Friday, October 7, 2016

Review: Outside Mullingar, TheatreWorks


The rain pours down in steady streams, shrouding in gloom the Irish countryside of “Outside Mullingar,” a recent play by John Patrick Shanley that opened on October 5, 2016 at the Mountain View Center for the Performing Arts.

The play originally premiered at Broadway's Samuel J. Friedman Theatre on January 23, 2014 and closed on March 16, 2014. This was my first time seeing the play on Friday, October 7th at the Mountain View Center for the Performing Arts.

Gloomy, too, is the talk of lost loves, deaths and other grim subjects dear to the hearts of the Irish. As is also regularly the case in plays set there, the reaper will pay a house call before the curtain has fallen.

You needn’t be a cockeyed optimist to deduce that the skies will ultimately clear for the play’s moody, broody central characters, two middle-aged farmers winningly played by Mr. Rod Brogan and Ms. Jessica Wortham. As soon as we hear of the prickly antipathy between these two life-battered souls, we can settle back in our chairs comfortably and await a satisfying final clinch. A woman’s loudly professed aversion for a man — or a man’s for a woman — is the surest sign that we are in the realm of romantic comedy, which demands that plenty of high hurdles be placed in the path of true love.


Rod Brogan plays Anthony Reilly, who has been keeping up the family farm in the Irish Midlands for years. His father, Tony (played by Mr. Steve Brady), allows that Anthony has worked hard and well, but he unflinchingly maintains that his son will never be a true man of the earth. “You don’t stand on the land and draw strength from it,” he says, drawing a look of wounded surprise from his dutiful son. And because, at 42, Anthony has never married, and Tony wants to see the farm remain in the family, he goes on to suggest blithely that he might just pass the farm to Anthony’s American cousin (Adam) when he dies.

Matters of inheritance are on Tony’s mind because they have just returned from the funeral of Christopher Muldoon, the proprietor of the neighboring farm. His widow, Aoife (Mrs. Lucina Hitchcock Cone), has honored them with a visit, and as Anthony cleans the kitchen and makes tea, the elders trade prognostications about their impending ends. “You’ll be dead within a year,” Tony stoutly tells Aoife, who philosophically agrees. But he later adds a gentlemanly qualification: “Me? I’ll be dead within two months.”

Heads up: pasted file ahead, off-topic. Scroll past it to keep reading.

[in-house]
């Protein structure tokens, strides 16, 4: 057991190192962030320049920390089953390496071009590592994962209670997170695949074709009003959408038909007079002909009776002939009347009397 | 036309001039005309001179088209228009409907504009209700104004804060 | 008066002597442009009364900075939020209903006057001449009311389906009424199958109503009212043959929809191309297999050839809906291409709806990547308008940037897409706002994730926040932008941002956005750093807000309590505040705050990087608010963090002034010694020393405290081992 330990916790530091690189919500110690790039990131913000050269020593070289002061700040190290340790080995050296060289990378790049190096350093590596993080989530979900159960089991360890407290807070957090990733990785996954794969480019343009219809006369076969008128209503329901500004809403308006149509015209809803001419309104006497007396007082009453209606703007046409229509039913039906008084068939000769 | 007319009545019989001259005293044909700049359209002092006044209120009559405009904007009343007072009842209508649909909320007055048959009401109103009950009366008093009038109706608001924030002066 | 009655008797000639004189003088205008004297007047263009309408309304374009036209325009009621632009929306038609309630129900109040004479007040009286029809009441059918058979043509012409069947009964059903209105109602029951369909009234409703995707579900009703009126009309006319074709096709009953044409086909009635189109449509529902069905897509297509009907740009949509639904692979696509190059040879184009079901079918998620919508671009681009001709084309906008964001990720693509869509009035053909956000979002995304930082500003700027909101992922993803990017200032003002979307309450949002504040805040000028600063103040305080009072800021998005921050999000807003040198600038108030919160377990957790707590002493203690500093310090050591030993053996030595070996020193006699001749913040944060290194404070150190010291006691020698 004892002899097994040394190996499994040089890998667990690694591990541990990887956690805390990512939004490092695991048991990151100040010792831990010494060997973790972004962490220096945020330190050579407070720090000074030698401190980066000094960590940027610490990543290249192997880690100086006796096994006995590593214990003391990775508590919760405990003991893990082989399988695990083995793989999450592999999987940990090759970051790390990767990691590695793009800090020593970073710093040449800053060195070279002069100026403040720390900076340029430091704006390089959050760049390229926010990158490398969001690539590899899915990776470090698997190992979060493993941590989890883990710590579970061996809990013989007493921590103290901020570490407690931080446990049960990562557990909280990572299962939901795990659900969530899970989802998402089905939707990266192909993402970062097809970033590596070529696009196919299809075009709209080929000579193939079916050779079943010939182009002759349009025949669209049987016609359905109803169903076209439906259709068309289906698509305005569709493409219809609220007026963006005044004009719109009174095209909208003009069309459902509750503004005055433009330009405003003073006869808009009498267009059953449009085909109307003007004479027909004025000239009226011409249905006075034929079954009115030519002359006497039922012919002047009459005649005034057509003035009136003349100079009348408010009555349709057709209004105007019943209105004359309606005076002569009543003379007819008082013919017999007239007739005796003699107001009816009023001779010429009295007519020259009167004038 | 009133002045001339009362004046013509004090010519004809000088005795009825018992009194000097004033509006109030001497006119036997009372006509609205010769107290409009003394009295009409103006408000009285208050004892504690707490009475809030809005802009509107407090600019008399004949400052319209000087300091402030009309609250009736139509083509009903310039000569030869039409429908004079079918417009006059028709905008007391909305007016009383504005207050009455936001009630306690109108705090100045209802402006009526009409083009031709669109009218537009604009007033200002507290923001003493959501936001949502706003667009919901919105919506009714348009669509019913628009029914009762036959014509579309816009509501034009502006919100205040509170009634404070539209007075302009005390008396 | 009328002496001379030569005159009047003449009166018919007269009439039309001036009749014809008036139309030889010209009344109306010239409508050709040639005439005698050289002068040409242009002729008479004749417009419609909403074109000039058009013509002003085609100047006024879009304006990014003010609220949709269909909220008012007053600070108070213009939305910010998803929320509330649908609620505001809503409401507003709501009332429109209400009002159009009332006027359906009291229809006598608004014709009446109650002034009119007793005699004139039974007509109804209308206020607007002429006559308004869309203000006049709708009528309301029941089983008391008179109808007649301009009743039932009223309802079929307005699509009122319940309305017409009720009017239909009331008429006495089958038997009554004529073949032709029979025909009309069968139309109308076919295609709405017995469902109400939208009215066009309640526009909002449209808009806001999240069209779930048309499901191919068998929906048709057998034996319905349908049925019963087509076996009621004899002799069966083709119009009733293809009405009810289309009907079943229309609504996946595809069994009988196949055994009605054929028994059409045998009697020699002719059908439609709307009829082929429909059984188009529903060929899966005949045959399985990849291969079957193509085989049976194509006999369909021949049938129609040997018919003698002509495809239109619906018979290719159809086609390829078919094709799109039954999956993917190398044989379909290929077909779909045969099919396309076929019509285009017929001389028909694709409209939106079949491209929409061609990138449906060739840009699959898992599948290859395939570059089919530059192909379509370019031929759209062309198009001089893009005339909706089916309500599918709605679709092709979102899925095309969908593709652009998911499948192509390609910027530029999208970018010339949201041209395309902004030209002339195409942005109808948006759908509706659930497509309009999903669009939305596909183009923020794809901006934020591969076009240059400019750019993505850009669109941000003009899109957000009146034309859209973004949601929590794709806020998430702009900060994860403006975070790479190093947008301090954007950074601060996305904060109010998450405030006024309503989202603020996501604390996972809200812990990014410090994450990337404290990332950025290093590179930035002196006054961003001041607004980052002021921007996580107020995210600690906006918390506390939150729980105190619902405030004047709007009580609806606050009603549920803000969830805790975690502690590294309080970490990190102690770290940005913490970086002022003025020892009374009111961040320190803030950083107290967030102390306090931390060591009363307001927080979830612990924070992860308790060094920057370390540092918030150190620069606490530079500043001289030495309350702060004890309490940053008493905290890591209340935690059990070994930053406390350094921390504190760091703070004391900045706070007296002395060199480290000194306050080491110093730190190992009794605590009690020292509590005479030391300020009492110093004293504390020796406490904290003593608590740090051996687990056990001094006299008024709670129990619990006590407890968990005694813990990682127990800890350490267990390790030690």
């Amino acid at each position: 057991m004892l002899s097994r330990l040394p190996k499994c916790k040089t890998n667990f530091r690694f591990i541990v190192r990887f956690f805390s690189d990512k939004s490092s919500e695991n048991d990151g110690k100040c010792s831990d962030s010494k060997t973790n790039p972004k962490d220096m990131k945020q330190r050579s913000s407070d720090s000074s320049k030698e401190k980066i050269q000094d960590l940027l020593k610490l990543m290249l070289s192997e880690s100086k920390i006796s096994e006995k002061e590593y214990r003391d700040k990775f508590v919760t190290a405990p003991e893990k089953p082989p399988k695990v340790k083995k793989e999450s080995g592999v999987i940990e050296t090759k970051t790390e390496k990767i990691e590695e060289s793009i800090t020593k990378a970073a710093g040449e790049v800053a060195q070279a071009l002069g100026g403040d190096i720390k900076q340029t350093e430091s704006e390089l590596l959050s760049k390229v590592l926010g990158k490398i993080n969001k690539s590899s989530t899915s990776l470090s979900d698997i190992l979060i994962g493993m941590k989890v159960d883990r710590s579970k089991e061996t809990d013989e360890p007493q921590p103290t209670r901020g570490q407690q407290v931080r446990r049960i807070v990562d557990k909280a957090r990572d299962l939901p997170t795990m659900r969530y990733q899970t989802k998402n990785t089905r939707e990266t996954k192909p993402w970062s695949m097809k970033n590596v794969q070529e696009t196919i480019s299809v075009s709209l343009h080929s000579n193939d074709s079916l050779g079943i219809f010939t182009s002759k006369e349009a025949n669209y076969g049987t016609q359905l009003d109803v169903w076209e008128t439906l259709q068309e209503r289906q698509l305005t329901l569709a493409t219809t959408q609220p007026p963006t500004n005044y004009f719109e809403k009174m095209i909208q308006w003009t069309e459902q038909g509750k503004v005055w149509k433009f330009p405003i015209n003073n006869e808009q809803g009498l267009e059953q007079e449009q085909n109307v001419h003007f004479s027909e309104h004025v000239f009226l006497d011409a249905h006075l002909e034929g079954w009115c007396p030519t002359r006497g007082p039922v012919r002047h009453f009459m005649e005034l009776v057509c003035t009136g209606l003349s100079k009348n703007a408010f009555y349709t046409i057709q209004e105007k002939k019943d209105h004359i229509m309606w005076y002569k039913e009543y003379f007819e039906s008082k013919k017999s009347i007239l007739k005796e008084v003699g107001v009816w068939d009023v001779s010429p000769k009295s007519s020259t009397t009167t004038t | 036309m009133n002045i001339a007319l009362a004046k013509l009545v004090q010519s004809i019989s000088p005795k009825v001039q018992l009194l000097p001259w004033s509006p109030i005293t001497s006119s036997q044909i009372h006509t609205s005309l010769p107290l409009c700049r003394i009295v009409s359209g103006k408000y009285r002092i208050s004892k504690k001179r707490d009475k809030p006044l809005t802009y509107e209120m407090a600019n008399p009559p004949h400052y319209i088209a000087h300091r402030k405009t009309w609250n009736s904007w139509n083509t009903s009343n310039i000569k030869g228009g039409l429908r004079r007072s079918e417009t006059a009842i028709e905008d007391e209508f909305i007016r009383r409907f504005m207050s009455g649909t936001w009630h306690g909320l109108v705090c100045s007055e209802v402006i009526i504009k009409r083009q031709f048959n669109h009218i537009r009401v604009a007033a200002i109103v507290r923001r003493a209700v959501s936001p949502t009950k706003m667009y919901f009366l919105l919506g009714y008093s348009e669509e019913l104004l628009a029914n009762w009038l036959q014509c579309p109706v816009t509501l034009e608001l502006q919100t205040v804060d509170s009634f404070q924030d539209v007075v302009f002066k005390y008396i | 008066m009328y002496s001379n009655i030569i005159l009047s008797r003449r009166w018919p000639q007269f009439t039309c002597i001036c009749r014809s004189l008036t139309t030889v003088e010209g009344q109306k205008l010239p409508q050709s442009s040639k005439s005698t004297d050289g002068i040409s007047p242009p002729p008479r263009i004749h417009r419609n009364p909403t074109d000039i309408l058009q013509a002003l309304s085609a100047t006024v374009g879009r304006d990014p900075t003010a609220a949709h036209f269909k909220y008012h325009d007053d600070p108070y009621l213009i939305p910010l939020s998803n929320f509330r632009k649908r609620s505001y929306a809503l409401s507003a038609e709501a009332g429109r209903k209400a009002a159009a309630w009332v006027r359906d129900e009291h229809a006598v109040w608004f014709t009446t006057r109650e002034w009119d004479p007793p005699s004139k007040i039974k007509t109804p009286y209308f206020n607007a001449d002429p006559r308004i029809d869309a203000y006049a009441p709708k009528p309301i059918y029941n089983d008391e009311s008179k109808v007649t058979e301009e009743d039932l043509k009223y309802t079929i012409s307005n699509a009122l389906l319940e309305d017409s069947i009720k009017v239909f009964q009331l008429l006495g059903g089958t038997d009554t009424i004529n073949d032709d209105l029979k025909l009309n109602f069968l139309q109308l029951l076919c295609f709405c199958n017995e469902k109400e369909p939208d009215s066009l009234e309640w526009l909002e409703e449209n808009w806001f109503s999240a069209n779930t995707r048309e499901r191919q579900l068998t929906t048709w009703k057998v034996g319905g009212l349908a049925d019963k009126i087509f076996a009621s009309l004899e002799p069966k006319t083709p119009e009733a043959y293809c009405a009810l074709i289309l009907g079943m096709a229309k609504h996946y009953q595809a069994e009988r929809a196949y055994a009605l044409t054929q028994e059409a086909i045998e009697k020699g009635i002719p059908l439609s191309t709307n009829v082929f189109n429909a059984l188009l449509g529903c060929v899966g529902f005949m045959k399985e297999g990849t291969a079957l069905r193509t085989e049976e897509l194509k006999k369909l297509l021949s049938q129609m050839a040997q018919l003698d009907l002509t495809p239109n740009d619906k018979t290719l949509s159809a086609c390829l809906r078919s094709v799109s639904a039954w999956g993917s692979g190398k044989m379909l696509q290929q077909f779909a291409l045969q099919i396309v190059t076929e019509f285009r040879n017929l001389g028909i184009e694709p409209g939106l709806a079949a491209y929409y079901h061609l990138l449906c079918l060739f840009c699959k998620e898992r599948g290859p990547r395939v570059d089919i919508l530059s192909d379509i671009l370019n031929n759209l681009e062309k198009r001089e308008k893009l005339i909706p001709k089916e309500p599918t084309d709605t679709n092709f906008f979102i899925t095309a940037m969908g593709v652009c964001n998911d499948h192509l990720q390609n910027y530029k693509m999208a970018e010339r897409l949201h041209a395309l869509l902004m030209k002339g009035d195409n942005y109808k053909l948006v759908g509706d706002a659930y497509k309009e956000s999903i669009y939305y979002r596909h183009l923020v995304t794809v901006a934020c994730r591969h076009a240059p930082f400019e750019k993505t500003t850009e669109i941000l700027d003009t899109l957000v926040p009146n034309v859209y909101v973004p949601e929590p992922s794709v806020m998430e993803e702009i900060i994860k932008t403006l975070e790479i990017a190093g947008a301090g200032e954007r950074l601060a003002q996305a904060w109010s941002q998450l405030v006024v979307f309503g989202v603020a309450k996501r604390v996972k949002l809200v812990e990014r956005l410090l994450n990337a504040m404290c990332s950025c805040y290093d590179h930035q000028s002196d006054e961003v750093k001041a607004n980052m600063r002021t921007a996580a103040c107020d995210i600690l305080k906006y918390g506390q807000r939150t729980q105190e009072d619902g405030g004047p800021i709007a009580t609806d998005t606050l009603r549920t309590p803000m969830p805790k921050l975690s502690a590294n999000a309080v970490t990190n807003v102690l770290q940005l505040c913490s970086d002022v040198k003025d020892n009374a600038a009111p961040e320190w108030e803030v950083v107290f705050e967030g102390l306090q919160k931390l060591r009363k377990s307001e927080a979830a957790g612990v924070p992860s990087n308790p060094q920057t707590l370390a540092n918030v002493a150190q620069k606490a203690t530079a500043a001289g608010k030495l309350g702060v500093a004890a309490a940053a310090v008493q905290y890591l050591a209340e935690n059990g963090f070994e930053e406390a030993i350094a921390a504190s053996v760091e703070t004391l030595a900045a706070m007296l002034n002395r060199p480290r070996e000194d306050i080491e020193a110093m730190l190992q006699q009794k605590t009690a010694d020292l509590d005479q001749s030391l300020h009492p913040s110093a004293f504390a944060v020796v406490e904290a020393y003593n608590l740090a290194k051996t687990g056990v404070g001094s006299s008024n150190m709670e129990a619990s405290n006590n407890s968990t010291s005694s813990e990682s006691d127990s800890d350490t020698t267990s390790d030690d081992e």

Tony’s not really the hardhearted fellow these bitter salvos might suggest. In fact, as played with idiomatic humor and charm by Mr. Maloney, he’s frisky, funny company as he muses with relish on the dark future. Tony doesn’t plan to leave his only son high and dry, incidentally, but to sell the farm to the cousin and hand over the proceeds to his son.

There’s a hitch, though: When feeling pinched, he sold a certain strip of land to Muldoon, a parcel that runs right through the access route to the Reilly farm, and would make a sale less probable. What even Tony doesn’t know is that this land belongs not to the widow but to her daughter, Rosemary (Ms. Jessica Wortham), who has been smoking on the porch while Tony and Aoife chatter in the kitchen.

Rosemary has been nursing an epic grudge against Anthony since the 13-year-old boy knocked down her wee 6-year-old self. (Resentments die hard among the Irish.) And yet, when she learns of Tony’s plan to hand down the farm to Anthony’s cousin, her righteous instincts are stirred, our first clue that perhaps underneath her long-nursed resentment resides a flickering flame of unrequited love.

Mr. Shanley must resort to some exotic stratagems to keep Rosemary and Anthony from coming to an understanding. True, Anthony’s heart has been shut down since he was rejected in his distant youth by his first love (Fiona), but the reason for this rejection, when revealed, is fairly preposterous, albeit amusingly tinged with Irish whimsy. The long scenes in which Rosemary and Anthony trade mordant reflections on their unhappy lives sometimes seem to be going in circles. And yet Mr. O’Byrne and Ms. Messing bring these somewhat sentimentally conceived characters to convincing life, and their performances have enough natural oil and water in them to make their pairing seem at least theoretically implausible.

An eventual happy ending is never in doubt, despite the testy repartee and vows of unregenerate unhappiness. “People don’t appeal to me that much,” Anthony matter-of-factly remarks at one point, to which Rosemary quickly retorts: “That’s normal. Who likes people? Nobody.” If love can’t find a way with these two, a shared misanthropy will do the trick just as nicely.

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